Software development projects for Molecular Biology


  1. GCK2.5 debug under wine There are still some bugs that make using gck2.5 sometimes a pain under wine. Especially the inability to annotate regions, to search for a sequence and to open a new file.
  2. GCK2.5 export GCK2.5 is not able to export in embl format with the regions converted into features. It can, however, export comments to text file and plain sequence to a text file. It should be trivial to write a perl script that takes these two files and converts them into one embl file, EMBOSS cirdna/lindna or pDRAW32 file.
  3. GCK2.5/wine desktop integration When clicking on files that are associated with Windows programs (using wine), the Linux file manager (e.g. Konqueror) passes the file as an argument to the associated Windows application and the file is opened under wine. However GCK2.5 refuses to accept the file as an argument. When clicking on a .gcc file, GCK2.5 starts up, but opens an empty window and I have to open the .gcc file from within GCK2.5. Unnecessary clicking, especially when I need to navigate over several folder hierachies. When GCK2.5 is running natively under Windows, is it possible to start GCK2.5 with a construct file as a command line argument? I should check that out.


  1. pDRAW32 debug for wine
  2. Write a file format plug-in for EMBOSS. EMBOSS should be able to use pDRAW32 files (which are plain text files) as input and output files.
  3. Write a perl-script converter for embl/GCK2.5/pDRAW32


  1. Make a Suse Linux 9 rpm for staden. As starting point to make rpms one can take both the source or the binary files. Mostly I would like to integrate Staden better with the KDE file manager (so I need to create mime types and file associations, icons and losts of .desktop files).
  2. Essentially the same as in 1, but for MacOSX. Anders Nister has made a package that sometimes installs correctly. But no desktip integration. Some clickable icons and file associations would be nice. Unfortunately you cannot click on shell scripts nor drop files onto them. I was experimenting with Platypus to wrap the shell scripts I was writing, but drop support didn't work with Platypus. Also it is unclear to me how to make MacOSX to recognize that more than only .ab1 files can be opened with e.g. pregap4. It is easy to make MacOSX to associate a new file extension (I tried .ab1) with a application (I used a cocoa-wrapped shell script) by editing its info.plist file (ctrl-click -> show package contents, etc., it is an XML file that opens a quite friendly XML editor where youc an edit this type of stuff; you can just take another info.plist file as a template to see what options you have). I associated my cocoas wrapper with all files ending with .ab1, and gave them a specific icon and name. This works. But when I added another ending (I tried .txt because plain sequence files should be readable by pregap4), it didn't work anymore. I expected that MacOS X would display now in the "Open with" menu different options (such as: TextEdit, pregap, etc.), but instead there was nothing... Apparently MacOSX differs quite much from e.g. KDE in the way how files types and applications are associated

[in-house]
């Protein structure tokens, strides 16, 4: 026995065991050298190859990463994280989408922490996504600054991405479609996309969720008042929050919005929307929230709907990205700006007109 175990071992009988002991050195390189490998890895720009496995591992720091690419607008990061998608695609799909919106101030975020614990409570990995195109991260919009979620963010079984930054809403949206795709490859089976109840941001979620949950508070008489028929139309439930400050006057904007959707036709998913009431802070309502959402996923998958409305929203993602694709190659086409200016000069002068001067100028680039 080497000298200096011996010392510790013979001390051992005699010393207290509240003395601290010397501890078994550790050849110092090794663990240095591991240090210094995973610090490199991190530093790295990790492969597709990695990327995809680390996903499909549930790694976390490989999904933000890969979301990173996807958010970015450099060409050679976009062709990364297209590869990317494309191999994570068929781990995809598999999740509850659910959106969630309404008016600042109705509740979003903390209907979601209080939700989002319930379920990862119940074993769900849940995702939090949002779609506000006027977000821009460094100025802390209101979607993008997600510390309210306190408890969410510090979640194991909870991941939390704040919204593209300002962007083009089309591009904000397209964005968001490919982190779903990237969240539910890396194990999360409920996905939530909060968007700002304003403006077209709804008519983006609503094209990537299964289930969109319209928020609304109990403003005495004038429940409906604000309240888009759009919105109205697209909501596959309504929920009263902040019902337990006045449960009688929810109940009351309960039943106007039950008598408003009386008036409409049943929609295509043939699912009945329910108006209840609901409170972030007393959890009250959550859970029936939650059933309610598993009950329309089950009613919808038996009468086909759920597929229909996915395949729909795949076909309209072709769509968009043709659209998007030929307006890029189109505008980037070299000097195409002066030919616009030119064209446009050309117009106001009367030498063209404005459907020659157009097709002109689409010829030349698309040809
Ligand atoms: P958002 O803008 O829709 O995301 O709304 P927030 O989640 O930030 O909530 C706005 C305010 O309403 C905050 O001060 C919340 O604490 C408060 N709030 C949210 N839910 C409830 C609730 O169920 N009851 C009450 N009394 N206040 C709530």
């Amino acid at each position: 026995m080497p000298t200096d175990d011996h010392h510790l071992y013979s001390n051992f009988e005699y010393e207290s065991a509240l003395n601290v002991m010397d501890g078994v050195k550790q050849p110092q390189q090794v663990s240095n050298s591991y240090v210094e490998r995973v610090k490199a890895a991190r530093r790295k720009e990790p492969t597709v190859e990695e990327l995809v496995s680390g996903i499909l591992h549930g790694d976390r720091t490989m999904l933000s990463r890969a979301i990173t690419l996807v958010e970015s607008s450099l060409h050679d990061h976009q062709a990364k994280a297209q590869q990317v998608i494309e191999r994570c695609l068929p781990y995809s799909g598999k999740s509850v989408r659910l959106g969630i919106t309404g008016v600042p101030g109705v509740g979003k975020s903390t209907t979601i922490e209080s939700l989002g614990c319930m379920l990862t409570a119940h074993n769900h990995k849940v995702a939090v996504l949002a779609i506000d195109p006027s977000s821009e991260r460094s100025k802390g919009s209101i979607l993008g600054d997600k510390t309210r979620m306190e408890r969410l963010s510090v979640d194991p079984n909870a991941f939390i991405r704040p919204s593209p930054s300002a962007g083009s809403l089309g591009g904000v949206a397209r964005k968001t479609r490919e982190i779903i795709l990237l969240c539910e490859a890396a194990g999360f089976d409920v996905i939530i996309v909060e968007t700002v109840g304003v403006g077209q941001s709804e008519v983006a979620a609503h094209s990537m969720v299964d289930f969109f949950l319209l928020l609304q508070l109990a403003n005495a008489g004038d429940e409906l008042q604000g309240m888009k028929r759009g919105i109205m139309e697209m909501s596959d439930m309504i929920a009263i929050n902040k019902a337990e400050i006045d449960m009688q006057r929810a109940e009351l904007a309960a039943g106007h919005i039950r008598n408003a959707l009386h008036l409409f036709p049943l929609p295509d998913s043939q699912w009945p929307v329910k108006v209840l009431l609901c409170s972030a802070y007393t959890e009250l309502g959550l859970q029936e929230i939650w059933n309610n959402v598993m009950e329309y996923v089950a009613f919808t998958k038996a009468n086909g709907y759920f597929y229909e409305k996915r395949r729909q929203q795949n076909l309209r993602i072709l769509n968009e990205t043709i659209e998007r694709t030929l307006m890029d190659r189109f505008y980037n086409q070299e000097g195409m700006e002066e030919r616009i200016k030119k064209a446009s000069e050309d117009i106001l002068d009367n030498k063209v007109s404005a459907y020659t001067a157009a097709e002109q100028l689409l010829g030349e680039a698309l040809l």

1. Improvement of EMBOSS sequence manipulation tools (maintain annotation)
  2. Write a perl-script converter for embl/GCK2.5/pDRAW32


  1. Bibliography management system. The main reason, why researchers in life sciences use Microsoft Office is the availability of relatively good bibliography management systems. Most people I know use EndNote (but there are other very good tools around). However, although there are several open source bibliography management systems around, none of them comes close to the commercial ones, especially when the integration with Open Office is concerned. There are people working on a bibliography management system for Open Office, but apparently they are only a few people working on this module and thus it will take time... Of course if you use Latex, you have a very good tool, but it is futile to convince 300,000 life science researchers to learn Latex. There is also a reference management system for Linux called SixPack, but I have not tried it and I think it is not anymore under developement.